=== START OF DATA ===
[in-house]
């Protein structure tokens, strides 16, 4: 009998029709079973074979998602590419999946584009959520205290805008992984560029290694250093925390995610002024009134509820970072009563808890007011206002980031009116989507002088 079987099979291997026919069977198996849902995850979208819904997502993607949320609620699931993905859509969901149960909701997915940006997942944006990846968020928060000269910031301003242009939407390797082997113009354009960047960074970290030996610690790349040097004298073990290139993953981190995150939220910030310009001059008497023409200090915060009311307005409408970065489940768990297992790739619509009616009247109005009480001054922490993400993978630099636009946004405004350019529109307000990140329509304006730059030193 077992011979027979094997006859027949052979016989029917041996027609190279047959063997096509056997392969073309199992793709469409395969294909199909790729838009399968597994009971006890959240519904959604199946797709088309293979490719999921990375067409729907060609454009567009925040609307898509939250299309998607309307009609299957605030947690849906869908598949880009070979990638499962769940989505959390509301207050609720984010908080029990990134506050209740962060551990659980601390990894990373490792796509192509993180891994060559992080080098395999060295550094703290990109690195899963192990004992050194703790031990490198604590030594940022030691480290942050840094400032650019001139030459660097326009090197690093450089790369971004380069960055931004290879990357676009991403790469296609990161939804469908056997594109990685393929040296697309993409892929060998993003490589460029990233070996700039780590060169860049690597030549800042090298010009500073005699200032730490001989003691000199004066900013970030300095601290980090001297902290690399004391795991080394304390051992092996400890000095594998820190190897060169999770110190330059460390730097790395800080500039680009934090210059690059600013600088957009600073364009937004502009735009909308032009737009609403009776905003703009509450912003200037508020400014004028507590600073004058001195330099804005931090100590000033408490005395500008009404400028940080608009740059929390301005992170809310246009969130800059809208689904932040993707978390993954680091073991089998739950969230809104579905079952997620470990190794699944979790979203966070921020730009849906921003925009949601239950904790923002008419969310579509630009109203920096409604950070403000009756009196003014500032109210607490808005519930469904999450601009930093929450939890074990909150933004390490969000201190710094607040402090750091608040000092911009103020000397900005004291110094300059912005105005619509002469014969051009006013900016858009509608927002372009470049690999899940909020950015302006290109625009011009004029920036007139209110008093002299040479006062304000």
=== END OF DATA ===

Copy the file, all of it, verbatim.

[in-house]
């Protein structure tokens, strides 16, 4: 009998029709079973074979998602590419999946584009959520205290805008992984560029290694250093925390995610002024009134509820970072009563808890007011206002980031009116989507002088 079987099979291997026919069977198996849902995850979208819904997502993607949320609620699931993905859509969901149960909701997915940006997942944006990846968020928060000269910031301003242009939407390797082997113009354009960047960074970290030996610690790349040097004298073990290139993953981190995150939220910030310009001059008497023409200090915060009311307005409408970065489940768990297992790739619509009616009247109005009480001054922490993400993978630099636009946004405004350019529109307000990140329509304006730059030193 077992011979027979094997006859027949052979016989029917041996027609190279047959063997096509056997392969073309199992793709469409395969294909199909790729838009399968597994009971006890959240519904959604199946797709088309293979490719999921990375067409729907060609454009567009925040609307898509939250299309998607309307009609299957605030947690849906869908598949880009070979990638499962769940989505959390509301207050609720984010908080029990990134506050209740962060551990659980601390990894990373490792796509192509993180891994060559992080080098395999060295550094703290990109690195899963192990004992050194703790031990490198604590030594940022030691480290942050840094400032650019001139030459660097326009090197690093450089790369971004380069960055931004290879990357676009991403790469296609990161939804469908056997594109990685393929040296697309993409892929060998993003490589460029990233070996700039780590060169860049690597030549800042090298010009500073005699200032730490001989003691000199004066900013970030300095601290980090001297902290690399004391795991080394304390051992092996400890000095594998820190190897060169999770110190330059460390730097790395800080500039680009934090210059690059600013600088957009600073364009937004502009735009909308032009737009609403009776905003703009509450912003200037508020400014004028507590600073004058001195330099804005931090100590000033408490005395500008009404400028940080608009740059929390301005992170809310246009969130800059809208689904932040993707978390993954680091073991089998739950969230809104579905079952997620470990190794699944979790979203966070921020730009849906921003925009949601239950904790923002008419969310579509630009109203920096409604950070403000009756009196003014500032109210607490808005519930469904999450601009930093929450939890074990909150933004390490969000201190710094607040402090750091608040000092911009103020000397900005004291110094300059912005105005619509002469014969051009006013900016858009509608927002372009470049690999899940909020950015302006290109625009011009004029920036007139209110008093002299040479006062304000």